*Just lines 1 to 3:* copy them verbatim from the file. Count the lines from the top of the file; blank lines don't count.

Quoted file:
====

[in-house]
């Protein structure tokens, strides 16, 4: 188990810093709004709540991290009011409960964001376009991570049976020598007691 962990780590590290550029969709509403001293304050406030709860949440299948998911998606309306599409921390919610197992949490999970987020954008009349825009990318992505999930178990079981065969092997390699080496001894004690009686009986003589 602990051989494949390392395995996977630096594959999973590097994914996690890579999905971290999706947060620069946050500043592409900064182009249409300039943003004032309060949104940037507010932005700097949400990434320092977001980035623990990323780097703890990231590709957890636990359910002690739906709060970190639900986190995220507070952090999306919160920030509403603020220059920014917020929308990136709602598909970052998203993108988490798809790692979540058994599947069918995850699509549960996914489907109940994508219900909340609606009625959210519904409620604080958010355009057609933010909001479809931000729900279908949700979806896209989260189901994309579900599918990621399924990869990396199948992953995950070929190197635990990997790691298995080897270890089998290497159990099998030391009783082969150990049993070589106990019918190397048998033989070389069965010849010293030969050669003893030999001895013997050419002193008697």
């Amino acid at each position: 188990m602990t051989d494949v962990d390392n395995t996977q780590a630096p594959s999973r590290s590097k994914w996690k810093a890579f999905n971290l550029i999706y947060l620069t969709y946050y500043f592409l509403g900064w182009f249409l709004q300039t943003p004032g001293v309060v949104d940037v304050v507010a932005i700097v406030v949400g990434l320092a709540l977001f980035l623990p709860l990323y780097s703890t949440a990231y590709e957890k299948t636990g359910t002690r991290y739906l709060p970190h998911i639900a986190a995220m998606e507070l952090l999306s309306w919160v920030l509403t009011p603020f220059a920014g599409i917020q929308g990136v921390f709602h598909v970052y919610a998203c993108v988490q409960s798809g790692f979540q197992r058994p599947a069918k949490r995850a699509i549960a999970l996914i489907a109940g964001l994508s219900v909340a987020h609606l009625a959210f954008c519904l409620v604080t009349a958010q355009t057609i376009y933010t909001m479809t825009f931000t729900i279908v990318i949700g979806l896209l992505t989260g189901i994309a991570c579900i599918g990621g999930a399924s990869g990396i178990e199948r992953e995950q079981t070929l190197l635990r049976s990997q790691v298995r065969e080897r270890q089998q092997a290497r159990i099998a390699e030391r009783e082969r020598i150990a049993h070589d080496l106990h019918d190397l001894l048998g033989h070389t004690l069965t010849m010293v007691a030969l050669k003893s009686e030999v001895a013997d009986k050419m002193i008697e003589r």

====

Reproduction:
[in-house]
């Protein structure tokens, strides 16, 4: 188990810093709004709540991290009011409960964001376009991570049976020598007691 962990780590590290550029969709509403001293304050406030709860949440299948998911998606309306599409921390919610197992949490999970987020954008009349825009990318992505999930178990079981065969092997390699080496001894004690009686009986003589 602990051989494949390392395995996977630096594959999973590097994914996690890579999905971290999706947060620069946050500043592409900064182009249409300039943003004032309060949104940037507010932005700097949400990434320092977001980035623990990323780097703890990231590709957890636990359910002690739906709060970190639900986190995220507070952090999306919160920030509403603020220059920014917020929308990136709602598909970052998203993108988490798809790692979540058994599947069918995850699509549960996914489907109940994508219900909340609606009625959210519904409620604080958010355009057609933010909001479809931000729900279908949700979806896209989260189901994309579900599918990621399924990869990396199948992953995950070929190197635990990997790691298995080897270890089998290497159990099998030391009783082969150990049993070589106990019918190397048998033989070389069965010849010293030969050669003893030999001895013997050419002193008697």
């Amino acid at each position: 188990m602990t051989d494949v962990d390392n395995t996977q780590a630096p594959s999973r590290s590097k994914w996690k810093a890579f999905n971290l550029i999706y947060l620069t969709y946050y500043f592409l509403g900064w182009f249409l709004q300039t943003p004032g001293v309060v949104d940037v304050v507010a932005i700097v406030v949400g990434l320092a709540l977001f980035l623990p709860l990323y780097s703890t949440a990231y590709e957890k299948t636990g359910t002690r991290y739906l709060p970190h998911i639900a986190a995220m998606e507070l952090l999306s309306w919160v920030l509403t009011p603020f220059a920014g599409i917020q929308g990136v921390f709602h598909v970052y919610a998203c993108v988490q409960s798809g790692f979540q197992r058994p599947a069918k949490r995850a699509i549960a999970l996914i489907a109940g964001l994508s219900v909340a987020h609606l009625a959210f954008c519904l409620v604080t009349a958010q355009t057609i376009y933010t909001m479809t825009f931000t729900i279908v990318i949700g979806l896209l992505t989260g189901i994309a991570c579900i599918g990621g999930a399924s990869g990396i178990e199948r992953e995950q079981t070929l190197l635990r049976s990997q790691v298995r065969e080897r270890q089998q092997a290497r159990i099998a390699e030391r009783e082969r020598i150990a049993h070589d080496l106990h019918d190397l001894l048998g033989h070389t004690l069965t010849m010293v007691a030969l050669k003893s009686e030999v001895a013997d009986k050419m002193i008697e003589r």